14-15. As in Mark and Matthew, Jesus' public ministry begins in Galilee after the temptation prelude. He returned in the power of the Spirit: cf. 3:22; 4:1. Luke makes no mention of John's imprisonment in the interim (Matthew 4:12; Mark 1:14). According to Luke, the only interruption of the Galilean ministry before Jesus' final departure for Jerusalem (9:51) was a brief interlude in "the country of the Gerasenes, which is opposite Galilee" (8:26)--unless Luke's alteration of Mark's "Galilee" (Mark 1:39) to "Judea" in 4:44 was intended to imply a preaching tour at this point that extended into other parts of Palestine. Glorified="honored" (Goodspeed).
Luke omits the summary of Jesus' message in Mark 1:15 and puts a representative illustration of it in its place. The narrative is based on Mark 6:l-6--omitted at the corresponding point (following 8:56) in the Third Gospel--but it is uncertain whether Luke expanded Mark on his own initiative, or discovered the material in some special source and adapted it to Mark. At any rate he altered Mark's order to make the incident a dramatic frontispiece to Jesus' public ministry. Matthew also implies a preliminary visit to Nazareth (Matthew 4:13) before the commencement of the work at Capernaum (in contrast to Mark), and the notice may have stood in Q.
16. Worship in a Palestinian synagogue consisted of the recitation of the Shema, a prayer, a fixed lection from the Law (pArAshAh), a free lection from the Prophets (haphtArAh), an explanation and application of one or both of the scriptural passages, and a blessing by a priest or a prayer by a layman. The scripture was read in Hebrew, but a translator turned it, verse by verse, into Aramaic. There was no official "minister." An invitation to read and to preach could be extended by the ruling eiders to any competent member of the congregation or visitor (cf. Acts 13:15). It was the practice to stand up to read, and to sit down to preach (vss. 20-21).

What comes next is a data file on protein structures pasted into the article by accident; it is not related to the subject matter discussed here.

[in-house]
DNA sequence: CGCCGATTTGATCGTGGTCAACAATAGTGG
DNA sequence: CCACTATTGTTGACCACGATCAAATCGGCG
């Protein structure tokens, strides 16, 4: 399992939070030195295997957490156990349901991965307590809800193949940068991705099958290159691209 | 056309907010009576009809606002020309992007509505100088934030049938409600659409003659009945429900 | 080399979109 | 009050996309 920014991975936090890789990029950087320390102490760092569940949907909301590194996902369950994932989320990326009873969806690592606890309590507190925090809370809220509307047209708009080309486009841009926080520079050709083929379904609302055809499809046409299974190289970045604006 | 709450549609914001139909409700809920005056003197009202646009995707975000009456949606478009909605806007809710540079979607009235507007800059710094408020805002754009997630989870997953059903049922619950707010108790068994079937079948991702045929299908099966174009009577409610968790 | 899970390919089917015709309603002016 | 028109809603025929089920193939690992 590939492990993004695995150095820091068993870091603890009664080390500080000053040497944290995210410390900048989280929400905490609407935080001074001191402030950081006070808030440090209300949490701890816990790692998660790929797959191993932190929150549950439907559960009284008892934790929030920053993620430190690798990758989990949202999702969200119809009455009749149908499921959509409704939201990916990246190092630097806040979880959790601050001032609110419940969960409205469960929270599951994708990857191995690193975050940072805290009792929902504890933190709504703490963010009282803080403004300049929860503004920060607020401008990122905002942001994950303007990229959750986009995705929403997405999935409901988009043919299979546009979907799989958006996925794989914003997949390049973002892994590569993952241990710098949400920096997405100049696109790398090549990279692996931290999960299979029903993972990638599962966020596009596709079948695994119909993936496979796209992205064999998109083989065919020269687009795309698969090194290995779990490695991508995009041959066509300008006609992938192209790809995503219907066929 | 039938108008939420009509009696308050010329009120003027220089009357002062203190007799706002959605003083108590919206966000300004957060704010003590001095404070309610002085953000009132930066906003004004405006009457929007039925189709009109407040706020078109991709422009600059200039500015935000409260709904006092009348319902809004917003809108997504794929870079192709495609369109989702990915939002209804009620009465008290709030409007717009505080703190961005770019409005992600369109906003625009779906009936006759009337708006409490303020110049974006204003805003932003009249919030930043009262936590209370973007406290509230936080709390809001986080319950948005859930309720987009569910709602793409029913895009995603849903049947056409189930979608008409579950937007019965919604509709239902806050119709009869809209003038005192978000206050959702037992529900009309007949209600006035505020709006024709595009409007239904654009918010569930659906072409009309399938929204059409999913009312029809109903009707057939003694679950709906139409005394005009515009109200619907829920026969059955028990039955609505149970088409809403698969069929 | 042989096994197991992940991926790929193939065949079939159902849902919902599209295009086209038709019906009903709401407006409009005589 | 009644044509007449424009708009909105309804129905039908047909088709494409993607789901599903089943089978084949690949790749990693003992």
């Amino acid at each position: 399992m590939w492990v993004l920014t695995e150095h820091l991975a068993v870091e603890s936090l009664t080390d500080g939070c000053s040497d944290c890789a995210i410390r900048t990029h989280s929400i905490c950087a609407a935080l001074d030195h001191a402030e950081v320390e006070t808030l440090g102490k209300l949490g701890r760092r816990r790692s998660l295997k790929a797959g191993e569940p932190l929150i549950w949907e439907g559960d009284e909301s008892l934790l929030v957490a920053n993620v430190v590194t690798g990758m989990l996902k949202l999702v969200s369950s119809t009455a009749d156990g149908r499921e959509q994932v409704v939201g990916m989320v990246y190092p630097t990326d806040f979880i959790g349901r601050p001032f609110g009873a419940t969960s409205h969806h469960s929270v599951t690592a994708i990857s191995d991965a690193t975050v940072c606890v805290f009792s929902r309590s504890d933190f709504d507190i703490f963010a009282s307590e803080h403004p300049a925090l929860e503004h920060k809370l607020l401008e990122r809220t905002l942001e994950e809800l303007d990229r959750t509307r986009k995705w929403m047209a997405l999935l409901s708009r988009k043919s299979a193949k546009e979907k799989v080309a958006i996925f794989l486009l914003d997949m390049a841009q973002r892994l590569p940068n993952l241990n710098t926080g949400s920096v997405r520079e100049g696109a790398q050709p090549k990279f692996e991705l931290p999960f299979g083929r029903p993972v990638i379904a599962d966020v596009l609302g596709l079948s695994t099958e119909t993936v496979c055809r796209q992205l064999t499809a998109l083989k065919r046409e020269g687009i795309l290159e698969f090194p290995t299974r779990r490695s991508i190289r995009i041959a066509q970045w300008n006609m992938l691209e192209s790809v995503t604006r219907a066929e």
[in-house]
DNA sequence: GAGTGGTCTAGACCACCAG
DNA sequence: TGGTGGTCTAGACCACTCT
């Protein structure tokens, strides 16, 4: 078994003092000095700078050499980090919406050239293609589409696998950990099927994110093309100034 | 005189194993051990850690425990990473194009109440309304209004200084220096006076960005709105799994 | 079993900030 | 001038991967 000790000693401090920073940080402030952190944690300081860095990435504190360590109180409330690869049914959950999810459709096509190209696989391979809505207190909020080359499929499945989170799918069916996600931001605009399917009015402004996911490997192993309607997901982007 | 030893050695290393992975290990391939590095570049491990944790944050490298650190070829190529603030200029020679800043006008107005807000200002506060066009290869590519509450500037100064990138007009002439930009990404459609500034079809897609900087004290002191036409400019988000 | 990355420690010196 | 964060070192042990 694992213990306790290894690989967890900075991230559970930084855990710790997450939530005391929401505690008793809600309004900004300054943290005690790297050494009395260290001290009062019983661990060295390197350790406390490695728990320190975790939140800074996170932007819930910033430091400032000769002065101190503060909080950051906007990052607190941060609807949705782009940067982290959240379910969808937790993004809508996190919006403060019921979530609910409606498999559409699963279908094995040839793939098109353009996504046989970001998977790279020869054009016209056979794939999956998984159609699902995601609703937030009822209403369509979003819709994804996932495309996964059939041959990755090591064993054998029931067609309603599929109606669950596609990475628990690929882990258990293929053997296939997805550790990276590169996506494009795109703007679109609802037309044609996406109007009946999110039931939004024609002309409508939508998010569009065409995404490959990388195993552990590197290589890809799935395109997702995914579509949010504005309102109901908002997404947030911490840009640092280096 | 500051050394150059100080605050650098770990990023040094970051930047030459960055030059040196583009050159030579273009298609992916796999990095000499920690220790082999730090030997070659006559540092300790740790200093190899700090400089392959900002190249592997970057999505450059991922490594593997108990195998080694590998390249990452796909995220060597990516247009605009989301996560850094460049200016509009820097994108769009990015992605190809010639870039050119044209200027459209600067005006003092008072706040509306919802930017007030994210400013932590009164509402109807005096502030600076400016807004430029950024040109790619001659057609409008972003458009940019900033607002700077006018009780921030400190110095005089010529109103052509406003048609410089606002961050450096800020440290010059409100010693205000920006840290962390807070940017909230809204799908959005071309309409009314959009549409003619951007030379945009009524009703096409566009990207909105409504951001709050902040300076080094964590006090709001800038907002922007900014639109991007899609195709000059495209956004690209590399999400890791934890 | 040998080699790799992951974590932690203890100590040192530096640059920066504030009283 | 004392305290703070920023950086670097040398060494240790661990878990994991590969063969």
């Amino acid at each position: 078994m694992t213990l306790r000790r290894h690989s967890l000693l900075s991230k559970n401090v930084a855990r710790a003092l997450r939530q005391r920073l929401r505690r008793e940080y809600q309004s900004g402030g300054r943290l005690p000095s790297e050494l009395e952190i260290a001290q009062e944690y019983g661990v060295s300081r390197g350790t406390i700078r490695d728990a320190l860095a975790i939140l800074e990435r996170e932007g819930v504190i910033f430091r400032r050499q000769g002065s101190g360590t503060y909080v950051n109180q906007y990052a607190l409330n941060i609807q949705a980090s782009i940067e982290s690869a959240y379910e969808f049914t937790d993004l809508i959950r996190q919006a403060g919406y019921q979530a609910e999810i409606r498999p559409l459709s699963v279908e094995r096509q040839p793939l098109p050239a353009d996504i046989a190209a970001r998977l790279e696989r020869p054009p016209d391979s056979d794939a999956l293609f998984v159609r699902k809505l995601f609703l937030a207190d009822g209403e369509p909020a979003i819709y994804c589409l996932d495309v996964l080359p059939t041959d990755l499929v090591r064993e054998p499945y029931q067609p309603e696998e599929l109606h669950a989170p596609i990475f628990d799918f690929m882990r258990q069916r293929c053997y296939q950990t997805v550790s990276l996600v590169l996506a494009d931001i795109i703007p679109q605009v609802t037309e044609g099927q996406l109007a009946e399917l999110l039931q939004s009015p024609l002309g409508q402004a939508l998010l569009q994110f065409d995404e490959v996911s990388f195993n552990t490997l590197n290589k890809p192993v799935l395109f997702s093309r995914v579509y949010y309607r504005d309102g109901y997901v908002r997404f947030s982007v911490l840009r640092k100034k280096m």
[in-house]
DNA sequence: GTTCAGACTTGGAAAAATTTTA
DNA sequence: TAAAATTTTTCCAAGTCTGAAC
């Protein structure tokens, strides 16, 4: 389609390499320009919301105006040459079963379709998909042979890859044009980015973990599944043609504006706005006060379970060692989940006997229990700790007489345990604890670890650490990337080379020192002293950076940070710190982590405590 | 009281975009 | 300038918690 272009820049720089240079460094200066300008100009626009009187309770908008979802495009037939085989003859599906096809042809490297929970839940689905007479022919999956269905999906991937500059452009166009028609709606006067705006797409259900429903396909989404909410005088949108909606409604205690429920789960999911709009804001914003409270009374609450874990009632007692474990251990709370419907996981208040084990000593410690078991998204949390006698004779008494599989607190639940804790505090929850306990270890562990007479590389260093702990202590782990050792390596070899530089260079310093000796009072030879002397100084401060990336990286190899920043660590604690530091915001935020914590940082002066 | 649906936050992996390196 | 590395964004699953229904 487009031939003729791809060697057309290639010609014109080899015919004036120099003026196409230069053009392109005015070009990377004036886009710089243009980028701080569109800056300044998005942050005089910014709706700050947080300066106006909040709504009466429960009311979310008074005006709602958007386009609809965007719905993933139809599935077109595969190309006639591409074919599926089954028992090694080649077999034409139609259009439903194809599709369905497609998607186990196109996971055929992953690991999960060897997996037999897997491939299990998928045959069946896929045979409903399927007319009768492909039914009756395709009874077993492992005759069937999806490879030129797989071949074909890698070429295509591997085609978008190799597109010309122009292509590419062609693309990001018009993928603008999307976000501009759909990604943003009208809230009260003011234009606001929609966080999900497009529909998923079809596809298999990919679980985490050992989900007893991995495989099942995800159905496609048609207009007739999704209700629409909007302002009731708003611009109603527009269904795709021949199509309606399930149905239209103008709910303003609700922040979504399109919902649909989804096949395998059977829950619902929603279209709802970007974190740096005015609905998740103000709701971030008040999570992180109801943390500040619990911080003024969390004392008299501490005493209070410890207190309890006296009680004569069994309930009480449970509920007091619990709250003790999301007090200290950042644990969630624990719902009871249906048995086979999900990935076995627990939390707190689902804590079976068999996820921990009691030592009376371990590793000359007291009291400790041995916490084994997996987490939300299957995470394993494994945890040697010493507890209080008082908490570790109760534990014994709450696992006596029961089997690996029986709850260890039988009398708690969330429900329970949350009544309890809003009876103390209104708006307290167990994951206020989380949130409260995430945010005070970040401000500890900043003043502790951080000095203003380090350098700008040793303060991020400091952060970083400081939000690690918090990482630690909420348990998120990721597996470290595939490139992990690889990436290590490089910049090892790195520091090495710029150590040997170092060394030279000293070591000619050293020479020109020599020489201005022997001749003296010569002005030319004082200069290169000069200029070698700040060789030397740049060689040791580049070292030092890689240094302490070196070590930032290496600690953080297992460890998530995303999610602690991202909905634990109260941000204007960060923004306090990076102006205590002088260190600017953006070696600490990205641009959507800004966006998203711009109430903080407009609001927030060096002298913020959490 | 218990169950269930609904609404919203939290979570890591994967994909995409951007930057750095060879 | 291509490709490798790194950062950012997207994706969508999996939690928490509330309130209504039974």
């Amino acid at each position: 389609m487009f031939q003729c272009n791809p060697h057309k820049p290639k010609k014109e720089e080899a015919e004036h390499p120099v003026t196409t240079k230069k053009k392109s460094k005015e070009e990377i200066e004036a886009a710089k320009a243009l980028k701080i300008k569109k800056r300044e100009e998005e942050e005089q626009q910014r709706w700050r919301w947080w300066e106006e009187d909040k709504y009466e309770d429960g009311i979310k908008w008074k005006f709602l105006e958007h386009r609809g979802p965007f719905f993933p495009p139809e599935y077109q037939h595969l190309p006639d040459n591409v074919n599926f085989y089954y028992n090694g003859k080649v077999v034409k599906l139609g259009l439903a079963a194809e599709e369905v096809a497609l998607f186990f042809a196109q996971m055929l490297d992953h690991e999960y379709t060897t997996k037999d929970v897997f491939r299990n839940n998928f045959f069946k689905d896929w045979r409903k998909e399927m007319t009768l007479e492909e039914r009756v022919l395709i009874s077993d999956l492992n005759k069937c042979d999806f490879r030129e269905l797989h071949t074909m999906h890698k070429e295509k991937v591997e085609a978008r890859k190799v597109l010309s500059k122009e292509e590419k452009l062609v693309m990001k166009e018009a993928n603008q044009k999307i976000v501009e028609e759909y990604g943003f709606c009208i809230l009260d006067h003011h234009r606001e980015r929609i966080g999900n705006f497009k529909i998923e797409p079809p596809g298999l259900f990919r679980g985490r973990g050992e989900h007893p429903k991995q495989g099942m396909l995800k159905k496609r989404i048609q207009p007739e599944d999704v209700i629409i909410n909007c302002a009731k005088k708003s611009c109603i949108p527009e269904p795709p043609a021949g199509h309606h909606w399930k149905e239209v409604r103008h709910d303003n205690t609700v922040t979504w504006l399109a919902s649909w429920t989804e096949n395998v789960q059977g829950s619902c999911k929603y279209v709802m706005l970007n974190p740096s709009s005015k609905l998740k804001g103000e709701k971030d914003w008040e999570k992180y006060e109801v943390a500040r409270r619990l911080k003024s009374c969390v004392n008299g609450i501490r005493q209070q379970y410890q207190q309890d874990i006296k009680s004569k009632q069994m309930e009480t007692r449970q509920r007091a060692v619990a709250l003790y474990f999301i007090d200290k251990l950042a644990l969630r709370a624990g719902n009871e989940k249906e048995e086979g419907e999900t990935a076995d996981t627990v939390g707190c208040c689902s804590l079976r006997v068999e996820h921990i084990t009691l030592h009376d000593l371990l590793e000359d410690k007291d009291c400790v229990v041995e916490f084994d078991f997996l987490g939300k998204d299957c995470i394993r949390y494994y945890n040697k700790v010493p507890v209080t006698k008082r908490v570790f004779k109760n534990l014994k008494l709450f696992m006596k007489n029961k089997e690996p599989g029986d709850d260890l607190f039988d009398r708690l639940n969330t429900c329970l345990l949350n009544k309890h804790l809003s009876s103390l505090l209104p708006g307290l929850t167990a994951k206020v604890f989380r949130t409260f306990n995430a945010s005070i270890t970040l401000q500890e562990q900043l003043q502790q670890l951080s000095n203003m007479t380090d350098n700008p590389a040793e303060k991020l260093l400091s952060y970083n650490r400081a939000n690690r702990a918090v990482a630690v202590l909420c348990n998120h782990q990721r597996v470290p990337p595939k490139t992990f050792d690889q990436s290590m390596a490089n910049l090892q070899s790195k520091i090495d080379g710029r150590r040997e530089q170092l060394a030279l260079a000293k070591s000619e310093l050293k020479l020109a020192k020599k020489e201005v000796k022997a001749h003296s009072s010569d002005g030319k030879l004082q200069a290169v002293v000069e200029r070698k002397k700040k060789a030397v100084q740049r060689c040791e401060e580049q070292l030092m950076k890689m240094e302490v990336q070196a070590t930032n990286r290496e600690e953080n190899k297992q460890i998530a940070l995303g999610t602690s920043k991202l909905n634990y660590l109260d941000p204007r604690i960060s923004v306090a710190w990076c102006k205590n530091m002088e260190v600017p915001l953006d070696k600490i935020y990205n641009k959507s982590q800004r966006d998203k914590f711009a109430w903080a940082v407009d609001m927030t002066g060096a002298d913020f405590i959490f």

17. Since it is improbable that the book or "codex" form of papyrus was yet in use, we might better translate with Goodspeed: "And the roll of the prophet Isaiah was handed to him, and he unrolled it." The Law was read through over a period of three years--one year in Babylonia--but the reader chose his own selection from the Prophets.
18-19. The greater part of this short lection is from the LXX text of Isa. 61:1-2. To heal the broken-hearted is a clause in the source that is omitted by the best Lukan MSS. To set at liberty those who are oppressed is from the LXX text of Isa. 58:6. Both the LXX original and Luke's version should be punctuated as follows:
The Spirit of the Lord is upon me,
Because he has anointed me;
He has sent me to preach good news to the poor;
To proclaim release to the captives...
The original expressed some postexilic prophet's consciousness of mission. The same passage underlies Jesus' words to the emissaries of John the Baptist in 7:22 (Matthew 11:5). Therefore Jesus as well as the evangelist may have interpreted it as illuminating his commission. In its Lukan context he has anointed me refers to Jesus' baptism. It is characteristic of Luke's conception of Jesus that he was sent to preach good news to the poor (cf. 6:20). The Hebrew original of the acceptable year of the Lord is best translated "the year of the LORD's favor" (Amer. Trans.). In our context the phrase has reference to the messianic age.